(If you answered yes to this question, please stop reading, close your browser, clear your cookies, browser cache, format your hard drive, burn your laptop and forget you were ever here. Don’t forget to put the lotion in the basket.)
We lust for these animals because we know what they look like in the micro world, and we become convinced of their beauty and specialness because we can actually see them from far away.
The higher the levels of the two factors, patterns and contrast, the higher the price. Supply and demand is an entirely different element that we will get into in a future post. So thanks a lot Yataro and Goro, you opened our eyes and our wallets to the lilliputian world of the polyp!
While we are on the topic of visual characteristics adding to coral pricing, let’s dive a bit deeper into the issue of contrast.
Stare at this for 60 seconds and then try and tell me you don’t want to spend $100 for a single eye of the original mummy eye.
Aside from making you dizzy, this picture is telling you that it is very expensive but worth every penny. Why? In addition to zooming in super close for a photo and then presenting the buyer with an image big enough for their wall, smart sellers are now making use of the trippy effect above to generate interest in frag sales. Making something sharp and distinguished against a duller background can easily fool the eye and the mind. Which of these polyps would you buy?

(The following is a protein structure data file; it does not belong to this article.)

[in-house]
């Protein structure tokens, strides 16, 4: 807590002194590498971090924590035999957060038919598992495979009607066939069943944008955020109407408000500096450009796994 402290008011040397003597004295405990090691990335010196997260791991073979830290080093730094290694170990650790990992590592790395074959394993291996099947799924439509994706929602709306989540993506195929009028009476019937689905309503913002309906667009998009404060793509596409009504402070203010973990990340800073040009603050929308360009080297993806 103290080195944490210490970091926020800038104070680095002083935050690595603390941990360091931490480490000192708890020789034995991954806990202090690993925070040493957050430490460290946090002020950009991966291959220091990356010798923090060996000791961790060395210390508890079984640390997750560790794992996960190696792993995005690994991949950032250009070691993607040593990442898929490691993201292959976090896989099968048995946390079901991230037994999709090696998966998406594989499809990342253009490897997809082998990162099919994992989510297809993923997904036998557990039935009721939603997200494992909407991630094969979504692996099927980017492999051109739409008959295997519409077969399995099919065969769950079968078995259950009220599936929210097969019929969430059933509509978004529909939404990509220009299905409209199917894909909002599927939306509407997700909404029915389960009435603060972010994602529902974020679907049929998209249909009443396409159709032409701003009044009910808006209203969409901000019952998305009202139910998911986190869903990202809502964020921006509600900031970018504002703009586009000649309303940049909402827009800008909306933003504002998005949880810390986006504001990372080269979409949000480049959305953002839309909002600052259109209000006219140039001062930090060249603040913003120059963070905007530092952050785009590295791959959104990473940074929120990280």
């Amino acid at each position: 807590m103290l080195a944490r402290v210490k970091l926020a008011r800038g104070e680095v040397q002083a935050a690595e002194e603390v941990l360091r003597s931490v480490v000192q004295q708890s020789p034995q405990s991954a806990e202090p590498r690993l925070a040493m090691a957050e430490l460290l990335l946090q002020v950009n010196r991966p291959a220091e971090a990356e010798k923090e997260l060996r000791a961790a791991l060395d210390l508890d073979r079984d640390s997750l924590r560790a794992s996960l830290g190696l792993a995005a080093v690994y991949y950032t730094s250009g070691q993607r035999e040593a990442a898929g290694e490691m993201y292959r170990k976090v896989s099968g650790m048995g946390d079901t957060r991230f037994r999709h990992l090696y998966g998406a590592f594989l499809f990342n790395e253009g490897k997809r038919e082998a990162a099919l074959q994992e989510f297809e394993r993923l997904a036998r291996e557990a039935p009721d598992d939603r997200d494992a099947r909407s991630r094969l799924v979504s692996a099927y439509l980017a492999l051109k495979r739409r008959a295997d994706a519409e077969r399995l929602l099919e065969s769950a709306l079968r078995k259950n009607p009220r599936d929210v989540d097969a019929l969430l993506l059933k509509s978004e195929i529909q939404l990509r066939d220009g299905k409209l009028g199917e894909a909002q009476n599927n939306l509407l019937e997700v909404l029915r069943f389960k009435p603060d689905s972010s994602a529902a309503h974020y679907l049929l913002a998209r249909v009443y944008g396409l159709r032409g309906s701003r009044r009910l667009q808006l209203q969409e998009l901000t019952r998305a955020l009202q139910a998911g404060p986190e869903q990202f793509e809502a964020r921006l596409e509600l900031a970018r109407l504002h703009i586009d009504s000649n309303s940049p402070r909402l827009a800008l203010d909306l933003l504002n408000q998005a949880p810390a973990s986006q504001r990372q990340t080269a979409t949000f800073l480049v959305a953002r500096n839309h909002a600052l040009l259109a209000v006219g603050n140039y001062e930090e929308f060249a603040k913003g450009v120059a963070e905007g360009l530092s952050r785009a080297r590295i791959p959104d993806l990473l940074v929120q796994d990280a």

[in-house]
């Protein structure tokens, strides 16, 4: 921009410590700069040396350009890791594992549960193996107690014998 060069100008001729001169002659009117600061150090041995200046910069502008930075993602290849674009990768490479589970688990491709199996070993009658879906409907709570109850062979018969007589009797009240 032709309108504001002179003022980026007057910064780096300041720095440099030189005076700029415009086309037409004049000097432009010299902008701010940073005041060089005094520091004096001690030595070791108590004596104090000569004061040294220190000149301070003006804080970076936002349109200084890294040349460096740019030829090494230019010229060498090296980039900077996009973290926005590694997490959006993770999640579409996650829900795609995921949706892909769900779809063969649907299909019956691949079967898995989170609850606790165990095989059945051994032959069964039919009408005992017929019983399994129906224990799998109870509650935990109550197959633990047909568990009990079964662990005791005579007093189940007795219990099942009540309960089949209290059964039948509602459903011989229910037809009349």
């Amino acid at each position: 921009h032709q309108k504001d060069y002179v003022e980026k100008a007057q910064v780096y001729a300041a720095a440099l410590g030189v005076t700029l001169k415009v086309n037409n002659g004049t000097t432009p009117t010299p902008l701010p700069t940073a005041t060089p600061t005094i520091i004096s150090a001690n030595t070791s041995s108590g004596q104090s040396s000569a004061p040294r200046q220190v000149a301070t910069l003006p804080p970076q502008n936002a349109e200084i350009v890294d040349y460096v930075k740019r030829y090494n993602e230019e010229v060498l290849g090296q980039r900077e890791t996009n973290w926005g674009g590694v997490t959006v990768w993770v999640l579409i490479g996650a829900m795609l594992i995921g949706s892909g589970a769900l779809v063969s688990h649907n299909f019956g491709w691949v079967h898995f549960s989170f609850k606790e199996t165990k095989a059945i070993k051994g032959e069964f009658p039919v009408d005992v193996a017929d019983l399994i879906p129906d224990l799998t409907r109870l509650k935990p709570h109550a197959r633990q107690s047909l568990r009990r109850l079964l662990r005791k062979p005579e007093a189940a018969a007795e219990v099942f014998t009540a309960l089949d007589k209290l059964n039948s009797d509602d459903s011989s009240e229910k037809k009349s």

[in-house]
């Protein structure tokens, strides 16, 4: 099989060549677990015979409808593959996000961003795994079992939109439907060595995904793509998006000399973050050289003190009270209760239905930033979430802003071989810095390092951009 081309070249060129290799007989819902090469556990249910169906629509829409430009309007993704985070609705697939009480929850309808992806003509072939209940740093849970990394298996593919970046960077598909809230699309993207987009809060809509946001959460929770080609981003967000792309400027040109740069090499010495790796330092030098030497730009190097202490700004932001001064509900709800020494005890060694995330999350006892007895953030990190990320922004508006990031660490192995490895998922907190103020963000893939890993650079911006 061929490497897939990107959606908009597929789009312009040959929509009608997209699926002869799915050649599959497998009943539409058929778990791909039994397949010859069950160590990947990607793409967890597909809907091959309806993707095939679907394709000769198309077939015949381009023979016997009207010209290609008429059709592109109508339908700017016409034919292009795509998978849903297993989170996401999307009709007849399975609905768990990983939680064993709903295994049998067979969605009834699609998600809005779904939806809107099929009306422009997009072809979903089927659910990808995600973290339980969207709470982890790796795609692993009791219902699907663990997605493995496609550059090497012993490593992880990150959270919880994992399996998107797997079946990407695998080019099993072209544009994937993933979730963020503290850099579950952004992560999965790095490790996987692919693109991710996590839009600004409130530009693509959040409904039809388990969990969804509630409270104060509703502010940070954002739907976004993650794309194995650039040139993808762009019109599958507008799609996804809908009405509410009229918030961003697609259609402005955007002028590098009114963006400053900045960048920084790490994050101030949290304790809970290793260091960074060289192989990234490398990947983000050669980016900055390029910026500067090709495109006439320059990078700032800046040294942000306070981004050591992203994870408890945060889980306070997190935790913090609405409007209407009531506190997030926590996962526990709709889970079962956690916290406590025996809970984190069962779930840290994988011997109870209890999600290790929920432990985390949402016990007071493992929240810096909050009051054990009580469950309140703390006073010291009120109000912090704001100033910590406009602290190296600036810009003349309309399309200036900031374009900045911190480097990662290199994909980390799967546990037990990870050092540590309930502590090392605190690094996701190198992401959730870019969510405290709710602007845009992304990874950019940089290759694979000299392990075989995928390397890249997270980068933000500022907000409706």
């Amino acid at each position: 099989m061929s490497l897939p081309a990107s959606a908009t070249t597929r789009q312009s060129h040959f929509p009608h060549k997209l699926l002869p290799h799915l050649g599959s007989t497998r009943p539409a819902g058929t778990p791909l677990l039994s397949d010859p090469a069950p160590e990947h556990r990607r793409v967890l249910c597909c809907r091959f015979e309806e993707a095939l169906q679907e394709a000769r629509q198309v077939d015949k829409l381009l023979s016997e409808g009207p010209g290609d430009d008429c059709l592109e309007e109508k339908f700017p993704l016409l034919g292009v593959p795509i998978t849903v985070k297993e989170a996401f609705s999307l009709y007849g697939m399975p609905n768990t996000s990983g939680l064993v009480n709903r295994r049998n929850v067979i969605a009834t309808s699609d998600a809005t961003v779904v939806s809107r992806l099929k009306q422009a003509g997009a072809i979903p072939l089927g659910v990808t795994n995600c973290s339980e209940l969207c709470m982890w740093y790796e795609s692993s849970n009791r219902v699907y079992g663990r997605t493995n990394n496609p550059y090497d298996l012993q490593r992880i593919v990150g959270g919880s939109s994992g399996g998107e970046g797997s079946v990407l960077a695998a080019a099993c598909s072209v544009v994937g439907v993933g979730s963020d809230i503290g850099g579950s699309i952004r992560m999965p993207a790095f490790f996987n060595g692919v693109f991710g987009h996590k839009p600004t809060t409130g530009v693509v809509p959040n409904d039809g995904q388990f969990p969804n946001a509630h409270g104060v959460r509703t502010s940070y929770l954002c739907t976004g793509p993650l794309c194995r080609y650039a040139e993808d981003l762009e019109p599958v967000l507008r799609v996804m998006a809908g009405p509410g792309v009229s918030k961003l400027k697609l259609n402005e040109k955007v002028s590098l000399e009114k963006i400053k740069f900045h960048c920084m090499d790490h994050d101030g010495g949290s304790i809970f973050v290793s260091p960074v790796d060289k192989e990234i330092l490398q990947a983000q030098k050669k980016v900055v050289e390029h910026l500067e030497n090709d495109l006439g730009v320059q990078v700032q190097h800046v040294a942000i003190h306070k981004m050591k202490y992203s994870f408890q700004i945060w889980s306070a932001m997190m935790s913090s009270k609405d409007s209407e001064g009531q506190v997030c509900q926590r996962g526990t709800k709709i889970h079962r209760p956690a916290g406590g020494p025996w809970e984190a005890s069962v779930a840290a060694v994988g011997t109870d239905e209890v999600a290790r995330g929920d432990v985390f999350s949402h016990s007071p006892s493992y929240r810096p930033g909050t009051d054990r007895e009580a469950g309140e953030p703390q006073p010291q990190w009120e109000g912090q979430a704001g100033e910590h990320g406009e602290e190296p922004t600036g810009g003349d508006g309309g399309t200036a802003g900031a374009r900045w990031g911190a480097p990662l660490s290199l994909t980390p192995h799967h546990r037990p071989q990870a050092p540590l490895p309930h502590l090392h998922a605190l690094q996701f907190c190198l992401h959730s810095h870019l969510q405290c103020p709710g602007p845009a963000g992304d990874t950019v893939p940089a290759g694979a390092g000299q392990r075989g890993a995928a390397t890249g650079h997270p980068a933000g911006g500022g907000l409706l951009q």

One of these polyps is a limited edition.
“You wanted the one on the left? It is a different “morph”, a morph is a physical change in growth and form due to changes in environmental conditions. In this case, this morph was caused by the proximity of my tank to my Photoshop equipped computer. You see, there was some cross pollination between my 22″ high definition monitor and this colony, resulting in the strange color exhibited here. It is quite rare and you are getting the only polyp.” While we’re talking about photo trickery, let’s open the “Photoshop Coral Morph Menu”. The software developers have made it nice and easy for an enterprising young Frag Whore™ to dramatically increase the value of their livestock. Simply select the price range you want on the slider at the bottom of the screen:
What used to take millions of years of natural biological changes now takes about 5 seconds with the right tools. If we can change a living organism that quickly, why don’t we do what people having been trying for thousands of years to do, CHANGE LEAD INTO GOLD! We can’t do it quite that easily, but if we are willing to trade in your corals for gold, you can double your money by following this simple formula:
If you made a fortune off this simple trick, you owe a big thank you to the creators of Photoshop, these guys:
Two more guilty parties, fresh from a Caribbean vacation…
Next week: Robert Johnson, Coral Salesman.